Nevada State Capital: Carson City
Born in the heat of the Civil War, Silver State denizens adopted the motto “Battle Born” to memorialize that fact. Long before the state’s 1864 entry into the Union however, the eventual 36th state enjoyed a frontier existence stretching back a decade earlier, and its eventual state capital, Carson City, was a part of that journey. What began as a mere notation on a famous expedition’s map, the area that would go on to serve at the capital of Nevada was at the forefront of western American history.
From Map Notation to Territorial Status
First noted on maps during John Fremont’s 1843-44 expedition, the area that would form the later territorial capital, Eagle Valley, first drew well-to-do pioneers into the area in 1858, who arrived with a plan to stay, and the blueprints for a city that would service the area in a territorial capacity east of the Sierra Nevada Mountains.
These early settlers were well connected lawyers with an eye to the future. They soon bought out the richest sections of the valley before surveying and plotting a town site. That town was already well established when the area went casting about for the site of a territorial capital in 1861.
A portentous year, 1861 marked the beginning of four years of Civil War, which would witness butchery in the east, and they eventual discovery of the Nevada Comstock Lode. Both of these factors would play their roles in the formation of Carson City as the capital city of the nation’s 34th state in 1864.
The Growth of Eagle Valley and Carson City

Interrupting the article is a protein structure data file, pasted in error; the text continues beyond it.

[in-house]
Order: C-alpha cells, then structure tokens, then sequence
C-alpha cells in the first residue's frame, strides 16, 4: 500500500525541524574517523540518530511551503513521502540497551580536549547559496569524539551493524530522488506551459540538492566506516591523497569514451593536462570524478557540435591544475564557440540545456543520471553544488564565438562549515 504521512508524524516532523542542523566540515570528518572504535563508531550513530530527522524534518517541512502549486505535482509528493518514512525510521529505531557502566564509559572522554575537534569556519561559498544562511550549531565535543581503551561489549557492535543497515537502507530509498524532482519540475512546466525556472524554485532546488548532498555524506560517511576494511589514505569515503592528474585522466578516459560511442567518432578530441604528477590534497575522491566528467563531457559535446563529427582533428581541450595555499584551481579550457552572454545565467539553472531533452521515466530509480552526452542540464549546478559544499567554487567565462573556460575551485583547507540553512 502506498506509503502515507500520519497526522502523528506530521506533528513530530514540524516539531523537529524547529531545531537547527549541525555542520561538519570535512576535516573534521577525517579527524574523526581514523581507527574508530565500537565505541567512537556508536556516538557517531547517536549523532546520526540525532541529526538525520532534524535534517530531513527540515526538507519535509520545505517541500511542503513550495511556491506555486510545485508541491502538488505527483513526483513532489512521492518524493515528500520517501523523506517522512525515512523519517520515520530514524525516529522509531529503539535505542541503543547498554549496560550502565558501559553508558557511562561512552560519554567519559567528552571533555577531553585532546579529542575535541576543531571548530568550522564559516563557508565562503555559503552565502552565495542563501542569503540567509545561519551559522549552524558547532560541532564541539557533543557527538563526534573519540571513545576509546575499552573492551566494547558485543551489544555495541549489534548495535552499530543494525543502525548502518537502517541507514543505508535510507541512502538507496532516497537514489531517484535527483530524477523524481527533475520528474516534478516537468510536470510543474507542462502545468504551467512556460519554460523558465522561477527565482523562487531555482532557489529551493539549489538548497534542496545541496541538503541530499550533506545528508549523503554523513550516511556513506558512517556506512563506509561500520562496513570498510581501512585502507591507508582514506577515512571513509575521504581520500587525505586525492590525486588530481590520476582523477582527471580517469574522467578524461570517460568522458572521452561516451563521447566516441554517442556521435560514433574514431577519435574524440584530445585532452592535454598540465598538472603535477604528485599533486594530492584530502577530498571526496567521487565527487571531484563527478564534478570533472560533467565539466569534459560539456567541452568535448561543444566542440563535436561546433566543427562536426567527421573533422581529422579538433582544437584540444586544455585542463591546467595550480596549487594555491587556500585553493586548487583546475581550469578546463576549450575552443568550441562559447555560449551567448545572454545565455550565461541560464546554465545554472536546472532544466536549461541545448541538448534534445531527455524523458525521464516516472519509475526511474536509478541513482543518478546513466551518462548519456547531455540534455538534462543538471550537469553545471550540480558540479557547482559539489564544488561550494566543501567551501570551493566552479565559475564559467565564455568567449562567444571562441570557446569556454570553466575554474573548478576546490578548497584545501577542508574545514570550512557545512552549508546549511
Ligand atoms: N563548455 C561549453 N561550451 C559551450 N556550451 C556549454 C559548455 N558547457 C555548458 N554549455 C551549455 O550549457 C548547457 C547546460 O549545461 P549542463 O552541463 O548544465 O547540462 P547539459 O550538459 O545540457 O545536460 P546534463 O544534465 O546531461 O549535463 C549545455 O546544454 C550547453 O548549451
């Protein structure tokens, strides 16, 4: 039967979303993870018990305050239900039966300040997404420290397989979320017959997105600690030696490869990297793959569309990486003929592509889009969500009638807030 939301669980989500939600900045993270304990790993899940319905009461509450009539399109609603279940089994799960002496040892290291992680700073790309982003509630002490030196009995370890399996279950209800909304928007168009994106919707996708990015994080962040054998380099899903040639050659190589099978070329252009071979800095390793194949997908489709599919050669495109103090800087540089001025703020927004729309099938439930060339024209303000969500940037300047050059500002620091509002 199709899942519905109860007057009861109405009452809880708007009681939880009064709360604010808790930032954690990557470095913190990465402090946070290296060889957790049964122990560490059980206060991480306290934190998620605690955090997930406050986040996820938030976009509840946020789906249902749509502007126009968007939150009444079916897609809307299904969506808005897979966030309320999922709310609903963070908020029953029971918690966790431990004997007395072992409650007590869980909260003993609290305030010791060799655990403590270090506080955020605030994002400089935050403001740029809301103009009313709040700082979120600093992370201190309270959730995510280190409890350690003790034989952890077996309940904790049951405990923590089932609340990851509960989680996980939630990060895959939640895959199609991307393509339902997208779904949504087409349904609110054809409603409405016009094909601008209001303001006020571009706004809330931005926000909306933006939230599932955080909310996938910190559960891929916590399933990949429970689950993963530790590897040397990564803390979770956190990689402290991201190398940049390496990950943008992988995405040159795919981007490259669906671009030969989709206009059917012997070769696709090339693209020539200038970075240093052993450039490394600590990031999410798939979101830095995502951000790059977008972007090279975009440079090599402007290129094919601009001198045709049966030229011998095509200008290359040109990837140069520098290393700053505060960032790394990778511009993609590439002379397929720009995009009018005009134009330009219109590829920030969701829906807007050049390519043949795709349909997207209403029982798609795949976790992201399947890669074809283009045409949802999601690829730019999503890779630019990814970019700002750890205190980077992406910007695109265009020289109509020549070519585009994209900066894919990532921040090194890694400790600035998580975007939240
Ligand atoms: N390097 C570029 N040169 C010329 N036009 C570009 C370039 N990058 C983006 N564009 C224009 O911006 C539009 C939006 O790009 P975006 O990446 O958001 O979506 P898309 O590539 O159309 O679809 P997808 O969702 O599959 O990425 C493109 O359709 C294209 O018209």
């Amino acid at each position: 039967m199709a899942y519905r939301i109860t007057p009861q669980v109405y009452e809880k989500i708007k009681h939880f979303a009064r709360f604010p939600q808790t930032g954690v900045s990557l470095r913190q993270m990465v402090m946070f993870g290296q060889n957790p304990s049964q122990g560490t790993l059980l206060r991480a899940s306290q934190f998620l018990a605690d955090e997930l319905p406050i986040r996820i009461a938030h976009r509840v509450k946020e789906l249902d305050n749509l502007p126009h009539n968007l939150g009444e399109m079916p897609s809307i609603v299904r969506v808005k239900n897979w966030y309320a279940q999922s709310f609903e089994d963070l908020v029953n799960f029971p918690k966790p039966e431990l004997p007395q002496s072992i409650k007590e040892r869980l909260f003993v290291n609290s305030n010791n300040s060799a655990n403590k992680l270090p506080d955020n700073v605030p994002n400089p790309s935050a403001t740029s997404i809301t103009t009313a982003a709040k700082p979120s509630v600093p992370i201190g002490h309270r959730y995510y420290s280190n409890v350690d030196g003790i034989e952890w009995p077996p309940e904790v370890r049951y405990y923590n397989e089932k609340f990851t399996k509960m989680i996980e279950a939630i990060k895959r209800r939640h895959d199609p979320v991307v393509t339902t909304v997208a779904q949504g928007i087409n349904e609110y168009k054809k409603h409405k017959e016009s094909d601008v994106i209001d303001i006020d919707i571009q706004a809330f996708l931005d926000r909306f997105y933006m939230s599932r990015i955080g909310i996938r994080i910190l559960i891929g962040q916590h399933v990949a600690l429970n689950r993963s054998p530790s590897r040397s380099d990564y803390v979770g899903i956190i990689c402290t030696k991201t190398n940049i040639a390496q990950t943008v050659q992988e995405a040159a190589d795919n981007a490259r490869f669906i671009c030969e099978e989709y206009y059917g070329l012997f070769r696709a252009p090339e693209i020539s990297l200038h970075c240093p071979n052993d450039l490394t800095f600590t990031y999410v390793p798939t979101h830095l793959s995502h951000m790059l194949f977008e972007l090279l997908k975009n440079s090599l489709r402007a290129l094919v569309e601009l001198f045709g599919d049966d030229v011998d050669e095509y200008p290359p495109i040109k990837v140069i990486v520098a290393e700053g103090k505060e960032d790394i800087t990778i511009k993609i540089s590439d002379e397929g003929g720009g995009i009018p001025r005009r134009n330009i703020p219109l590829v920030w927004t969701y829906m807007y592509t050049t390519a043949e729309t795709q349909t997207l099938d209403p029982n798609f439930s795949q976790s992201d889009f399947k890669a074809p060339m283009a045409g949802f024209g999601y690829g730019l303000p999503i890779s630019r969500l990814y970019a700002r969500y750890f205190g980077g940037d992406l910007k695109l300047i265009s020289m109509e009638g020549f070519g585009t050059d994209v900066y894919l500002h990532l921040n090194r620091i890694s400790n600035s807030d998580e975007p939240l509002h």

The early tranquility of Eagle Valley was shattered in January 1859 with the discovery of the Comstock Lode. As one might imagine, the valley’s founders were not upset by these developments. Carson City rose to prominence as a logistical hub feeding the nearby silver mines. Freight, transportation, and warehousing functions gravitated to the already established Carson City as the only urban center with infrastructure equal to the task.
From Territorial Seat of Government to State Capital
When it came time to designate a location for Nevada’s territorial capital, Carson City was the obvious choice, and when the area entered into statehood in 1864, the town was tapped to continue its governmental role. While today the population epicenter of Nevada is more than 500 miles to the south in Las Vegas, at the time of statehood the near entirety of the territory’s population lived within 50 miles of the capital. Even though the southern behemoth, which would become Las Vegas in 1905, greatly surpassed the northern portions of the state in terms of population, no effort has ever been considered about moving the state’s frontier era capital.